As one of the more typical war epics on this WWI films list, The Blue Max portrays a dramatic depiction of air combat set against the rapid shift of modern warfare in the early 20th century. While we do not have the film on DVD, it is available online by searching the library catalog or directly through the Feature Films for Education database.
The film itself was an incredible feat of 1960s cinema. The producer, Christian Ferry, sought to create the greatest WWI air combat film of all time. Despite questions about historical accuracy, the film required the assembly of two miniature air forces at the cost of a quarter million dollars (roughly $2 million today), as the owners of the few surviving WWI war birds did not want to risk destruction for the film. Director Peter Jackson (of LotR trilogy fame), who is himself working on a stunning new WWI documentary utilizing colorized original footage, heralded the film as one of his top 6 best WWI films, and the very best in terms of the war in the air.
The film centers around Lt. Bruno Stachel, convincingly played by George Peppard, perhaps best known for his roles as Paul Varjak in Breakfast at Tiffany’s and as John ‘Hannibal’ Smith from the 1980s hit show the A-Team. Stachel, a former foot soldier on the Western front trenches, seeks to succeed as an officer in the German Army Air Service and secure the Blue Max, Germany’s highest medal for valor (requiring him to shoot down 20 aircraft). Seeking a more authentic experience, amazingly, George Peppard even learned to fly for his performance
and did some of his own flying in his role (though not the famed and dangerous flight under a bridge).
Stachel is seen as middle-class by the rest of the officer pilots, and alienates himself, sometimes to the detriment of his fellow team members. After his first combat kill goes unconfirmed, Stachel appears almost on a fanatical mission to prove its veracity and gain the upperhand in his quest for glory. Eventually, Stachel’s actions put him in conflict with his commanding officer, Hautpmann Otto Heidemann, an aristocratic man who still clings fervently to a belief in chivalry and German customs of war, as well as, Willi von Klugermann, a capable but competitive pilot in the same air unit. Ultimately, the competition between Stachel and Klugermann leads to the latter’s death, and Stachel arrogantly takes credit for the others kills. The same arrogance leads Stachel to seduce Kaeti, the wife of General Count von Klugermann (played by James Mason of North by Northwest fame). Stachel’s affair included a rather risqué scene, for the 1960s, from the first Bond girl, Ursula Andres, but also to Stachel’s downfall once he scorns her advances in favor of his love of combat flying.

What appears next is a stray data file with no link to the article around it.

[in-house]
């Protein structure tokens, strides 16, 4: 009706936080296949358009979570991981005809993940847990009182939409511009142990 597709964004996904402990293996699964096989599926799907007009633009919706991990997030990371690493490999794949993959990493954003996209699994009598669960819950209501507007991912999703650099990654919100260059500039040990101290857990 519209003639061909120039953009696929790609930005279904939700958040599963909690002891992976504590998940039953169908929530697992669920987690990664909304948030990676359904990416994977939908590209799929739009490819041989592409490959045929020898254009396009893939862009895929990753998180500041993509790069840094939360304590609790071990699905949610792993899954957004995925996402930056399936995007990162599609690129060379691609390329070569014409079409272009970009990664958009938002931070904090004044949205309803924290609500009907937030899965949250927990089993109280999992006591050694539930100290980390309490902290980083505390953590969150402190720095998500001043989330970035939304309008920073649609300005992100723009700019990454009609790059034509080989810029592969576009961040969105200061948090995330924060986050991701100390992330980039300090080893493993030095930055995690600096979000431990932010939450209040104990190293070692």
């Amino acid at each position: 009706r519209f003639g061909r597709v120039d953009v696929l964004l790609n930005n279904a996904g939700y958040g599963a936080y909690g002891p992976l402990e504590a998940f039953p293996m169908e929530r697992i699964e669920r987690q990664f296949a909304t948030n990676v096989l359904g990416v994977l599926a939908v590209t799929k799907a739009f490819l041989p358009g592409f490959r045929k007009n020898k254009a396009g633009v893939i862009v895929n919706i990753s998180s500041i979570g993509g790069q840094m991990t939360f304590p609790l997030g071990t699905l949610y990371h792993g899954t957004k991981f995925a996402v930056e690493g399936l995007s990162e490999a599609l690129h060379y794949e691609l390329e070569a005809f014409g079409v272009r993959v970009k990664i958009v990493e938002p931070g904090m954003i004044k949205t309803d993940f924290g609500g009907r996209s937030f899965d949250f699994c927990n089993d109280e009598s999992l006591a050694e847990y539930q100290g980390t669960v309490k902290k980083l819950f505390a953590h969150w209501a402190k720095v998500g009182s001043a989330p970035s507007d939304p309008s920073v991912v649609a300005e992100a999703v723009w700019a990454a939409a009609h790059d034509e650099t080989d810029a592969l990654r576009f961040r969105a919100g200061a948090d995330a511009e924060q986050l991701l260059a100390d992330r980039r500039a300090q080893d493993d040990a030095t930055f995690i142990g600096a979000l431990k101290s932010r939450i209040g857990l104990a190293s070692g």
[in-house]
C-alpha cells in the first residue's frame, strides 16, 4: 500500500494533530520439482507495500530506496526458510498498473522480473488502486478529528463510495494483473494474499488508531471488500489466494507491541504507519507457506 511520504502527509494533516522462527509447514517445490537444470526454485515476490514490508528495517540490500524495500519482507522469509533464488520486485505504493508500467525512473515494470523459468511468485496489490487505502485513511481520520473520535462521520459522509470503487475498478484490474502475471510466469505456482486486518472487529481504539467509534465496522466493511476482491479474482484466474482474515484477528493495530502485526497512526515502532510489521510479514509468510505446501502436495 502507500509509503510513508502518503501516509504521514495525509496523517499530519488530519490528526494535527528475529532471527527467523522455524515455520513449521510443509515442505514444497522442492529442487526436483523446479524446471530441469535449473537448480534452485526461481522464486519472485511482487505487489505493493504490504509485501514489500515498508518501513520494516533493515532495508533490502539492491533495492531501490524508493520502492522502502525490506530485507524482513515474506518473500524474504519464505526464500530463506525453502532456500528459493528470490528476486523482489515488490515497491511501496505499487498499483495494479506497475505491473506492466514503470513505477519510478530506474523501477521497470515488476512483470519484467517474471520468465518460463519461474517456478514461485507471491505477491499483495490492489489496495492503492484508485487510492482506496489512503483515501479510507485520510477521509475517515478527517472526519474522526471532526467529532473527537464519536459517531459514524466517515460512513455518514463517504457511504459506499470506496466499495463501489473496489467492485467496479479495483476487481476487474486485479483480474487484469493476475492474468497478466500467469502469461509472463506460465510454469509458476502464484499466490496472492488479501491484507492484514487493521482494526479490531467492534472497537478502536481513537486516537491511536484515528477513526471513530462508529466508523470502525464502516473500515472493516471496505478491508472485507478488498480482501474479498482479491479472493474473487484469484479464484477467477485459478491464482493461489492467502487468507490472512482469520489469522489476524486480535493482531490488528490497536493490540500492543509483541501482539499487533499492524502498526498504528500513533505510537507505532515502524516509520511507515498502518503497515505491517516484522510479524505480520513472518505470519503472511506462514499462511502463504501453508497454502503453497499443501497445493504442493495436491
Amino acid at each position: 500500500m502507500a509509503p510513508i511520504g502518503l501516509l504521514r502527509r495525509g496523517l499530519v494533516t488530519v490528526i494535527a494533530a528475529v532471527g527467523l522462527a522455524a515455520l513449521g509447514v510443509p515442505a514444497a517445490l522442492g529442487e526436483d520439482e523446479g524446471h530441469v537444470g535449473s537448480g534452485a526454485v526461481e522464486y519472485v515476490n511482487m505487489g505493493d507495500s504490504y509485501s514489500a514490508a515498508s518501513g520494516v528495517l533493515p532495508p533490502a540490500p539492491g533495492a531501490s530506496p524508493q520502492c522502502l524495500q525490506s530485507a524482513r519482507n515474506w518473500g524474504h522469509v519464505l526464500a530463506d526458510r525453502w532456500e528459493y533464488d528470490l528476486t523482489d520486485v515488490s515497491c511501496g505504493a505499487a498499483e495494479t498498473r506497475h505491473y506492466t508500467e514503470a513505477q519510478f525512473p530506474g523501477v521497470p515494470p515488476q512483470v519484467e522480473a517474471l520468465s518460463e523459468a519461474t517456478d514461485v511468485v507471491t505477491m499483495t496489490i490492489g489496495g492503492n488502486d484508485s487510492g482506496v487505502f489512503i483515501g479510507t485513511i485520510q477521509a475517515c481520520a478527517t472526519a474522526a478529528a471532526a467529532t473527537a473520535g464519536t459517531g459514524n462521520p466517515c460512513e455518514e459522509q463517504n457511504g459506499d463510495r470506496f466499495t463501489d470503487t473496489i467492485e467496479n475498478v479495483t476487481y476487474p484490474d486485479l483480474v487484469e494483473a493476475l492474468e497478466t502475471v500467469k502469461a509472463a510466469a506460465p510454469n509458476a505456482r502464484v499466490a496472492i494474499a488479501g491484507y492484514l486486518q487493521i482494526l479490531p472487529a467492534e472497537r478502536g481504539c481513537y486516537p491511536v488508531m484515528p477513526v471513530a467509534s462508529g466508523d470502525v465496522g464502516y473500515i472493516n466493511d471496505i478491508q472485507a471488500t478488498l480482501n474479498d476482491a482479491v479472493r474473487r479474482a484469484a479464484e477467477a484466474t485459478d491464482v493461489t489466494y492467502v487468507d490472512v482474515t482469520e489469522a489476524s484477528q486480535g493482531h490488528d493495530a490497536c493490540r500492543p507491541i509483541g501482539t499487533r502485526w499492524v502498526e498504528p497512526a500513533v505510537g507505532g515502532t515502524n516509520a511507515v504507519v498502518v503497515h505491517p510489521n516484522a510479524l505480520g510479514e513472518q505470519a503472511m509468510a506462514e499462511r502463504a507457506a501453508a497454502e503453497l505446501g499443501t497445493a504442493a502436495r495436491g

The film culminates as Stachel is sent to Berlin to receive his Blue Max, despite the continued protestations of Heidemann. Ultimately, at Kaeti’s instigation, an investigation is opened into Stachel’s false claims of victory. It dawns on Klugermann that his wife had betrayed both him and Stachel. Seeking to avoid a scandal and save his own career, Klugermann orders Stachel to test a faulty “death trap” monoplane. Betrayed by his superior, Stachel’s plane breaks up and explodes onto the ground. Afterwhich the General rubber-stamps Stachel’s personnel files, saying “Give this to the Field Marshal. It is the personal file of a German officer…and a hero.”
The Blue Max ultimately plays out like the opposite of the aforementioned film Sergeant York from 1941. Stachel is as much a selfish and arrogant character as Sgt. York was selfless and modest. Yet, it is a certain heroism that binds the two soldiers. Being a fighter pilot during WWI was in itself a solitary, but incredibly dangerous job. Getting into the wood and cloth-based machines and squaring off against other pilots took an undeniable amount of skill, bravery, and confidence. The required bravado particularly lent itself to the celebration of individual air aces. Men like the Red Baron, Manfred von Richthofen, and the other air aces of WWI, found fame above and beyond that of the many nameless soldiers who sloughed through the trenches. Despite the reality of the dog fights and and the daring nature of the aerial combat scenes, the film makes little effort to romanticize the air aces involved. Stachel is something of an anti-hero, who appears to have little regard for anything other than himself. Even his love interest is more of an obstacle to conquest, because of her relationship with Stachel’s nemesis, rather than a meaningful relationship. In a pivotal scene before receiving his long sought after medal, Stachel scolds her, saying, “Do you think I came all this way to run off with you to Zurich…this was about flying, not you.” In this way, The Blue Max says as much about the internal corruption of the military and the self-centered, dehumanizing nature of total war as the heroic nature of aerial combat in WWI.